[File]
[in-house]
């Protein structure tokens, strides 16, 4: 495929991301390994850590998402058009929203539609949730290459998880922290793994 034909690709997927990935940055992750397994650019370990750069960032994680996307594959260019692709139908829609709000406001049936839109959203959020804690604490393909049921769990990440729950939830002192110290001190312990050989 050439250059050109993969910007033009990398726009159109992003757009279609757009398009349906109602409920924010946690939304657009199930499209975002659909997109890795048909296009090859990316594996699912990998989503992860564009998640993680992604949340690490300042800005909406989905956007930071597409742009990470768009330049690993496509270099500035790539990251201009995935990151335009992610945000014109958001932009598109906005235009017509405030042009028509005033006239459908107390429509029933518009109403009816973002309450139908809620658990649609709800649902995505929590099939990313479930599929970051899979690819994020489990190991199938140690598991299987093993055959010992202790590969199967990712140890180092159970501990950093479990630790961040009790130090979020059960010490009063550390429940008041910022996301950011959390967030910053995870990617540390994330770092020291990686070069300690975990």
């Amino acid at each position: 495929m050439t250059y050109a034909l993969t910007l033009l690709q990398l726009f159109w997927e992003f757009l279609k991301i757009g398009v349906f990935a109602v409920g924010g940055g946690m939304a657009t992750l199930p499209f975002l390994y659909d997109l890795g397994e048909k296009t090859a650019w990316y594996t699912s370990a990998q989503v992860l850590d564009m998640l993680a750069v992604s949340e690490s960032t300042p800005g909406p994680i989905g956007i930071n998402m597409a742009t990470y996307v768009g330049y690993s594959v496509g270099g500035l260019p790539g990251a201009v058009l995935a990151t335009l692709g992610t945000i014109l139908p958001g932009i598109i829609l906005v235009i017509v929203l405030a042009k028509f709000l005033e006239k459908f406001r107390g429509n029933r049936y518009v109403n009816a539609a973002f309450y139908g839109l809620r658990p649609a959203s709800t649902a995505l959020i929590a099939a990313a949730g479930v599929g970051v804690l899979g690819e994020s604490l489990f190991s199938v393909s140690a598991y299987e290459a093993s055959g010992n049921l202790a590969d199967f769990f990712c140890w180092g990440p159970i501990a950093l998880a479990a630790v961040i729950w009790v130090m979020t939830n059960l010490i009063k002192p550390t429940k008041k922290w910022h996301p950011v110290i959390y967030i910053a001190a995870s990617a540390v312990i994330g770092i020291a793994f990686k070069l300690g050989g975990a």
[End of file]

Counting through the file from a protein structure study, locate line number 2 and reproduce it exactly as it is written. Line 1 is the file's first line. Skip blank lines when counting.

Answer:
């Protein structure tokens, strides 16, 4: 495929991301390994850590998402058009929203539609949730290459998880922290793994 034909690709997927990935940055992750397994650019370990750069960032994680996307594959260019692709139908829609709000406001049936839109959203959020804690604490393909049921769990990440729950939830002192110290001190312990050989 050439250059050109993969910007033009990398726009159109992003757009279609757009398009349906109602409920924010946690939304657009199930499209975002659909997109890795048909296009090859990316594996699912990998989503992860564009998640993680992604949340690490300042800005909406989905956007930071597409742009990470768009330049690993496509270099500035790539990251201009995935990151335009992610945000014109958001932009598109906005235009017509405030042009028509005033006239459908107390429509029933518009109403009816973002309450139908809620658990649609709800649902995505929590099939990313479930599929970051899979690819994020489990190991199938140690598991299987093993055959010992202790590969199967990712140890180092159970501990950093479990630790961040009790130090979020059960010490009063550390429940008041910022996301950011959390967030910053995870990617540390994330770092020291990686070069300690975990």